As the eurozone crisis continues to sink its teeth into the world’s largest trading bloc by volume, a concrete sign of just how desperate things are becoming has arrived in the form of a new educational course making waves in Barcelona: Prostitution 101. Prostitución: nociones básicas para la profesionalización – to give the programme its formal title – is run by the Asociación de Profesionales del Sexo, costs €45, and is aimed at the burgeoning number of women turning to one of the world’s more dangerous professions in order to make ends meet. Covering topics such as sexual technique, marketing and the stigma of the trade, the course appears to be surprisingly comprehensive; organiser Conxa Borrell maintains that such subjects can only be taught by prostitutes.
But what are we to make of this? On the one hand, such a programme is surely a pragmatic response to a sobering reality: the implosion of parts of the eurozone’s periphery, and the tragic economic and social consequences that is forcing women (and, one assumes, at least some men and transgender individuals) to become sex workers. We at Mediolana have long thought that a more transparent approach to the phenomenon of prostitution as a whole could go at least some way towards ending the insane levels of exploitation that exist in the industry: courses of the kind now being pioneered in Barcelona, organised appositely, could indirectly yield vital data about some of the murkier practices – not least human trafficking, drug abuse and extreme levels of violence – that often characterise the sector.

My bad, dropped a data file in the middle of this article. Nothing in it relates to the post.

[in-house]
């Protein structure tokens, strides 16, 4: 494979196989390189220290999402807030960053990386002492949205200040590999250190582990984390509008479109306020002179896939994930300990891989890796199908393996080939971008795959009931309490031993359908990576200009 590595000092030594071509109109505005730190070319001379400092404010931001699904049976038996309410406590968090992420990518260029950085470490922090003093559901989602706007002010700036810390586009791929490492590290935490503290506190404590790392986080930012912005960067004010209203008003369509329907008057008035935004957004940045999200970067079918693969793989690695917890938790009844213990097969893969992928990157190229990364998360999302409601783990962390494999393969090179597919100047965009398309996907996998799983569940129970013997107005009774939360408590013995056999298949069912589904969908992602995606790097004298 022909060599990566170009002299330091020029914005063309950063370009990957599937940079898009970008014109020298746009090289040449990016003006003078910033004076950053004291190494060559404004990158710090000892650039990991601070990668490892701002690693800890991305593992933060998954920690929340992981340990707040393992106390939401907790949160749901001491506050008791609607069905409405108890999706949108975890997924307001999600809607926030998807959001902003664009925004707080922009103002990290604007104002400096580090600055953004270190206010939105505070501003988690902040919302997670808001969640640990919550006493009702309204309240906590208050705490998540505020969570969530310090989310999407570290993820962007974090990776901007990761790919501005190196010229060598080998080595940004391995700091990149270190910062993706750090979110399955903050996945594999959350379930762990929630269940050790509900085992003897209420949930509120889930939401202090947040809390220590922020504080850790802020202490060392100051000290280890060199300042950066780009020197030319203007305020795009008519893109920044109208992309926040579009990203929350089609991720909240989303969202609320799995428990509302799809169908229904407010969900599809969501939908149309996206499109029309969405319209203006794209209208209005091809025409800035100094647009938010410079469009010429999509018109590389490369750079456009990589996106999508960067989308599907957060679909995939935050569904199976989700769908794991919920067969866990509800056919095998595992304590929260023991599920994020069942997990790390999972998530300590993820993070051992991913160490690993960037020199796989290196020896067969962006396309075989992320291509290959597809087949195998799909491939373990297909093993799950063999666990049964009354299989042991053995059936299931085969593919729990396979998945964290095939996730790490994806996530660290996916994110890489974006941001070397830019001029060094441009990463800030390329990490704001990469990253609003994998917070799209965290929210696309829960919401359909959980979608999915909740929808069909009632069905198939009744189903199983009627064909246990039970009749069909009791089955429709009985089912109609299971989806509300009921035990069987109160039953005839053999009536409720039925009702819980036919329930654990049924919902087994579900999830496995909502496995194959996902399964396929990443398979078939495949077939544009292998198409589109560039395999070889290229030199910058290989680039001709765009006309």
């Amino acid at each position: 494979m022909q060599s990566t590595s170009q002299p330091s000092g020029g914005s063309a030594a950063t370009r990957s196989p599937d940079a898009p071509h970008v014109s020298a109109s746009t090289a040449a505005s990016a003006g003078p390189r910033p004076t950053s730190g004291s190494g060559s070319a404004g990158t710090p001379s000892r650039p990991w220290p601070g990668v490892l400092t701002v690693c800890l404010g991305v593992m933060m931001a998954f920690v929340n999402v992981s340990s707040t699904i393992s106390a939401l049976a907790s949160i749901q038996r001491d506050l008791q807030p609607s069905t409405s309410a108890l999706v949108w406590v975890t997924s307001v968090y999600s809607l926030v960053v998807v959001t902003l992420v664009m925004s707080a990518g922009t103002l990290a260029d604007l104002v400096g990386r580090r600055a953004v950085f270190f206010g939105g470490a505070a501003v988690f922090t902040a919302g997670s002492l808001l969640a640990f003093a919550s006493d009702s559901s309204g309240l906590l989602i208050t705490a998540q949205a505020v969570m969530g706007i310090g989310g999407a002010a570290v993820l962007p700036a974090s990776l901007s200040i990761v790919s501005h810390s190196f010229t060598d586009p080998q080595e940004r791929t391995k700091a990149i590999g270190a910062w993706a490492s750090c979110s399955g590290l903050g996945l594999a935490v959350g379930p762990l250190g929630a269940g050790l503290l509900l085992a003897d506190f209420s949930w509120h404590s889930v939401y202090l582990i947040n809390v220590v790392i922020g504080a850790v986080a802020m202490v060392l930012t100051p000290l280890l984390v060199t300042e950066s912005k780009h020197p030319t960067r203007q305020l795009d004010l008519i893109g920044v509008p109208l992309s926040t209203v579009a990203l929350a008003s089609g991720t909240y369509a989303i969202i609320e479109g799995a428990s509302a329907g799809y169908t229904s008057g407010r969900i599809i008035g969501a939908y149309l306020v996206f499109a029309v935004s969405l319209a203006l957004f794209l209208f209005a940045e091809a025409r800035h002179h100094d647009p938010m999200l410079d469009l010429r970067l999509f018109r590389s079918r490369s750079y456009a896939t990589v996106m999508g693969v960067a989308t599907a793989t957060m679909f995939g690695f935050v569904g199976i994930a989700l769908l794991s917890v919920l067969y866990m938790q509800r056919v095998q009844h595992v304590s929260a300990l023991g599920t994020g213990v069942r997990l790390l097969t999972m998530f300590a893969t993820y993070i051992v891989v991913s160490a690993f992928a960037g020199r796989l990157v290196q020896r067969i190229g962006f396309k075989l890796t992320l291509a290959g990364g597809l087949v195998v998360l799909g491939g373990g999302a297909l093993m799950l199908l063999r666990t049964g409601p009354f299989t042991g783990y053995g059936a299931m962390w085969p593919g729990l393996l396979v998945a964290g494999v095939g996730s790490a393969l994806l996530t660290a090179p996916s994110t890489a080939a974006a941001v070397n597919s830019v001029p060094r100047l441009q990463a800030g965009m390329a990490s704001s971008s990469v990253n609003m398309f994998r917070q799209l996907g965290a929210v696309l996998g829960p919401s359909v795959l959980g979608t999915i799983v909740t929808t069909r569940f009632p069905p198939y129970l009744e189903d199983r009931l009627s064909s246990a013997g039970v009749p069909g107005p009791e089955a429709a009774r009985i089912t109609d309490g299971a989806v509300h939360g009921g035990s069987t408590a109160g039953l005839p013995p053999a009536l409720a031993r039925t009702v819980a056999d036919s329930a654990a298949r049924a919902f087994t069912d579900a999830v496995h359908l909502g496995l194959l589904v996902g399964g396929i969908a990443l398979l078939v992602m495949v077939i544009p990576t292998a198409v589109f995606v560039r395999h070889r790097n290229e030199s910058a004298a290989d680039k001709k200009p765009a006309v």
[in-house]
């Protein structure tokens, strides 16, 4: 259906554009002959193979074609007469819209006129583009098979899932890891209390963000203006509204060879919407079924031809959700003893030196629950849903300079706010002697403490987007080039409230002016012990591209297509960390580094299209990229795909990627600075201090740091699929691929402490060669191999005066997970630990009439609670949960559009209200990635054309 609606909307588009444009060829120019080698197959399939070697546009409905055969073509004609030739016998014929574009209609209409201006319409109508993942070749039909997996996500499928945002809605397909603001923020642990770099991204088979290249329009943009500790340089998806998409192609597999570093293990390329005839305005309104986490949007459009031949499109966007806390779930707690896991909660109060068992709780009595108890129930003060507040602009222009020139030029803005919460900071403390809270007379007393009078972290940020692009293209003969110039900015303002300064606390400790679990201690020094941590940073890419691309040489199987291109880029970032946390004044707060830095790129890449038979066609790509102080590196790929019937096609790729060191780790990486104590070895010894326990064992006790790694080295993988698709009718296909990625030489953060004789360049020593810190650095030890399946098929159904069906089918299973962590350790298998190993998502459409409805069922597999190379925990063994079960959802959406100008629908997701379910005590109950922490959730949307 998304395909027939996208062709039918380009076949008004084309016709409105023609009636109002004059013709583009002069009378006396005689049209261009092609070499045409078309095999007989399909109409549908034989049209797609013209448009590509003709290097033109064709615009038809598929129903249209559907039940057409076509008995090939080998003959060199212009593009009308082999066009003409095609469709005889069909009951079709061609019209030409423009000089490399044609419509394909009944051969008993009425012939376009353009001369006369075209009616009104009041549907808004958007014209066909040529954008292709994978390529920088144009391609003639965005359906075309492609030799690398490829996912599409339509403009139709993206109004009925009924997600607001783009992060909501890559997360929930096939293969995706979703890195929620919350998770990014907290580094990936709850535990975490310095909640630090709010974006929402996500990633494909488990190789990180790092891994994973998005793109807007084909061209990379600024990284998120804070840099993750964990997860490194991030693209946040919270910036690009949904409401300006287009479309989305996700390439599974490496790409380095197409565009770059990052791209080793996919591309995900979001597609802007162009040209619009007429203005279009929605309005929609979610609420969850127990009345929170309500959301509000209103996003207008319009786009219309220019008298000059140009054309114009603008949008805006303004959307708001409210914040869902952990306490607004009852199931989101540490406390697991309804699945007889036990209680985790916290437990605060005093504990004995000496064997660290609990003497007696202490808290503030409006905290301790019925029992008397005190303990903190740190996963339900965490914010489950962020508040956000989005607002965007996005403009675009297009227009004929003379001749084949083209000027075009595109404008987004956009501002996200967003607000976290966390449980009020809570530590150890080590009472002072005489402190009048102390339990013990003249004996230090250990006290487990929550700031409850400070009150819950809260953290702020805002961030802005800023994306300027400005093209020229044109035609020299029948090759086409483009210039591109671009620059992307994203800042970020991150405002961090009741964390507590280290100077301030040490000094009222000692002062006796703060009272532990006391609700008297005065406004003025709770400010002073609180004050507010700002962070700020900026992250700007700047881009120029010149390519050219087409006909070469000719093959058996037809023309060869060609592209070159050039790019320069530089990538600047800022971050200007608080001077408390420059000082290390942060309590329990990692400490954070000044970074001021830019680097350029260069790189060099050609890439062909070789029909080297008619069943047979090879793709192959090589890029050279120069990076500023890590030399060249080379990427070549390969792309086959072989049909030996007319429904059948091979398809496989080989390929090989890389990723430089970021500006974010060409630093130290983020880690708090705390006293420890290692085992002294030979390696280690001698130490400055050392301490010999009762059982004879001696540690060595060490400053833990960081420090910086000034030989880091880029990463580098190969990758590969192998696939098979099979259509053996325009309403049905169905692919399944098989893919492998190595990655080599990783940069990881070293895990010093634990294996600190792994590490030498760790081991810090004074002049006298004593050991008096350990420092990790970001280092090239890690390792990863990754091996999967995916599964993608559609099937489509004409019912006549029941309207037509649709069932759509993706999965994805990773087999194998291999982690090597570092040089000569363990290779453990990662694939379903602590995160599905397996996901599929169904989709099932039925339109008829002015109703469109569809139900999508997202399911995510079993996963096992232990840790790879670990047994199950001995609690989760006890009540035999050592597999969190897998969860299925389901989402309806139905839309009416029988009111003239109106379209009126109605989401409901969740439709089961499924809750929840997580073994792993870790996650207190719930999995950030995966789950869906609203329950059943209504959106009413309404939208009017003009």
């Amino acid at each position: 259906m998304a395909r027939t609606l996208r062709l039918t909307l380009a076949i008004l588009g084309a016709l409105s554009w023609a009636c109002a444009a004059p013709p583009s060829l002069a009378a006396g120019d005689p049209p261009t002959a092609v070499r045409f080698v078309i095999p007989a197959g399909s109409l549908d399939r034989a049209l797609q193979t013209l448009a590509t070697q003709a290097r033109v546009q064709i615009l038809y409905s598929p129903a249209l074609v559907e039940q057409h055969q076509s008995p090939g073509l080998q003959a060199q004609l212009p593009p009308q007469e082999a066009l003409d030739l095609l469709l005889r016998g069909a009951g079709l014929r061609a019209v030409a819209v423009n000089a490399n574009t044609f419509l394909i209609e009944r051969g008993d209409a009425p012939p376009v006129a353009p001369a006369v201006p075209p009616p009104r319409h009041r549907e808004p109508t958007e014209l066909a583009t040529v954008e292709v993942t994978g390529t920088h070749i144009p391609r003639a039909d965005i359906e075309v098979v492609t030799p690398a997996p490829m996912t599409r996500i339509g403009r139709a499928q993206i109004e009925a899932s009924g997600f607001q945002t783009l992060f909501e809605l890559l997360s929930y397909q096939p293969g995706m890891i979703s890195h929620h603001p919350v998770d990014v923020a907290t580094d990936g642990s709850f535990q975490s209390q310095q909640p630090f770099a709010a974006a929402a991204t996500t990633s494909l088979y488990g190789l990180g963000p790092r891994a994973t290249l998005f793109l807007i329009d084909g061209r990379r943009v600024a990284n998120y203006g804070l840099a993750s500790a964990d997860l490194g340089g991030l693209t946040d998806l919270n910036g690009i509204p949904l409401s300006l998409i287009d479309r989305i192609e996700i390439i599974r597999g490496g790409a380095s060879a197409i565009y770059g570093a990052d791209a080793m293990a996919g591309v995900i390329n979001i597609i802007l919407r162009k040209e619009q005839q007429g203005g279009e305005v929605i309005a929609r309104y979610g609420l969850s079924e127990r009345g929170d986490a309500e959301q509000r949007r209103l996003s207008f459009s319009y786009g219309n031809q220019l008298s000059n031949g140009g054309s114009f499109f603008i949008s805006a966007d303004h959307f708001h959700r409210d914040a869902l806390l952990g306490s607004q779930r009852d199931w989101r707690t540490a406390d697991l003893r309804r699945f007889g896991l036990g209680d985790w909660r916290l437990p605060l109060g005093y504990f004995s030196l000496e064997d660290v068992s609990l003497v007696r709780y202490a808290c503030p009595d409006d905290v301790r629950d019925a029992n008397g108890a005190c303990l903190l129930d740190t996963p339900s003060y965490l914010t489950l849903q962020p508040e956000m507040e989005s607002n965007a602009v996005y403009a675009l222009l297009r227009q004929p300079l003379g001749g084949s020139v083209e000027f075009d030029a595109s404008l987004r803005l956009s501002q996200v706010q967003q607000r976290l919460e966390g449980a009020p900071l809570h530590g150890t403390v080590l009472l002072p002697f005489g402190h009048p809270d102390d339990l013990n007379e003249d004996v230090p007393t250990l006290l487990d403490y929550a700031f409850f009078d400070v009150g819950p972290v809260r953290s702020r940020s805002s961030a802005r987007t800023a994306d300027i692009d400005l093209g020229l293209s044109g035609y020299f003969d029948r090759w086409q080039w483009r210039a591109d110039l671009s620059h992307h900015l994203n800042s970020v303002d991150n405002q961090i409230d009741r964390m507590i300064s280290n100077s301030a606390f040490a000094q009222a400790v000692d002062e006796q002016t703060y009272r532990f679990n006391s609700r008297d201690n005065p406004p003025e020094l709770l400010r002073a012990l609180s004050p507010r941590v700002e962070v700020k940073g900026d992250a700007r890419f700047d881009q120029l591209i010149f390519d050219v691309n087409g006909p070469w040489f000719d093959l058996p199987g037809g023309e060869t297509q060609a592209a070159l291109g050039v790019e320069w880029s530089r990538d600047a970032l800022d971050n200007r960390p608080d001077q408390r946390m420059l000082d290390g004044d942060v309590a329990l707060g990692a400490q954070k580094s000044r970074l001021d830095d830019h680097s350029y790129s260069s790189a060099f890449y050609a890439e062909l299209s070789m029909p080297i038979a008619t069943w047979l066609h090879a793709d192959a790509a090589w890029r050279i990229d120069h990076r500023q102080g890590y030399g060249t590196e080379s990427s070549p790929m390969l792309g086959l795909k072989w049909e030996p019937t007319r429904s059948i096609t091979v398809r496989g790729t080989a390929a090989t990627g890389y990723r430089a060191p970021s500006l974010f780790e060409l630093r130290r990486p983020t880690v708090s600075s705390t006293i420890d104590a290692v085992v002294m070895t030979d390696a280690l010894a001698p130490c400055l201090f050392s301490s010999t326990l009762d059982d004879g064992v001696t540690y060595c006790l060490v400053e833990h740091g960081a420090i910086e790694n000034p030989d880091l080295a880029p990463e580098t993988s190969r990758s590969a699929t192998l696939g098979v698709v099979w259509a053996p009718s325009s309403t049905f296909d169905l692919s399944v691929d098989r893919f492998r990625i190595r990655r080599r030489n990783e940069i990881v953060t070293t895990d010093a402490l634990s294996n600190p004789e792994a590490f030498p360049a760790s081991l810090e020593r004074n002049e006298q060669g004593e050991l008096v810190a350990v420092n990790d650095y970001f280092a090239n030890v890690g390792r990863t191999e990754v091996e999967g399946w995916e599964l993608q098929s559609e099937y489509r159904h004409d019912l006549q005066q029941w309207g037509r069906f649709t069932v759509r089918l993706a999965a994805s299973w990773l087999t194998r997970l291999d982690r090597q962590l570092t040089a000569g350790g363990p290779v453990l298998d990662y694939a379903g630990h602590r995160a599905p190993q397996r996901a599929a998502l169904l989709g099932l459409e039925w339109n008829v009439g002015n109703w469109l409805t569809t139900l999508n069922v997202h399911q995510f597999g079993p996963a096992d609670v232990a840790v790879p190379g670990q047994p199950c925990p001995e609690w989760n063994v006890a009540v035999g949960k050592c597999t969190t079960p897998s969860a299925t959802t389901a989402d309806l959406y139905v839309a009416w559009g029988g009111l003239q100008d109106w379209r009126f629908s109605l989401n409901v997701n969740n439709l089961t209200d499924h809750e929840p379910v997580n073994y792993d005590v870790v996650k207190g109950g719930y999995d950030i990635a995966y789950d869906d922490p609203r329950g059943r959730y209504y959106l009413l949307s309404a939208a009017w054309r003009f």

Conversely, we can’t help but think that this kind of response – though practical in the immediate term – needs to be treated with extreme caution. Ultimately, it does not address the root cause of the problem: the impoverishment of the tier two eurozone countries. As a society, we must ask much, much harder questions as to exactly why the economies of countries such as Spain have disintegrated; exactly what can be done to resolve the macroeconomic problems, and over what timescale; and what concrete measures can be taken on a microeconomic and social level to ensure that no one – particularly vulnerable young women – has to resort to selling their body (and, in many cases, their personal safety and sense of well-being) simply to keep the roof over their head and food on the table.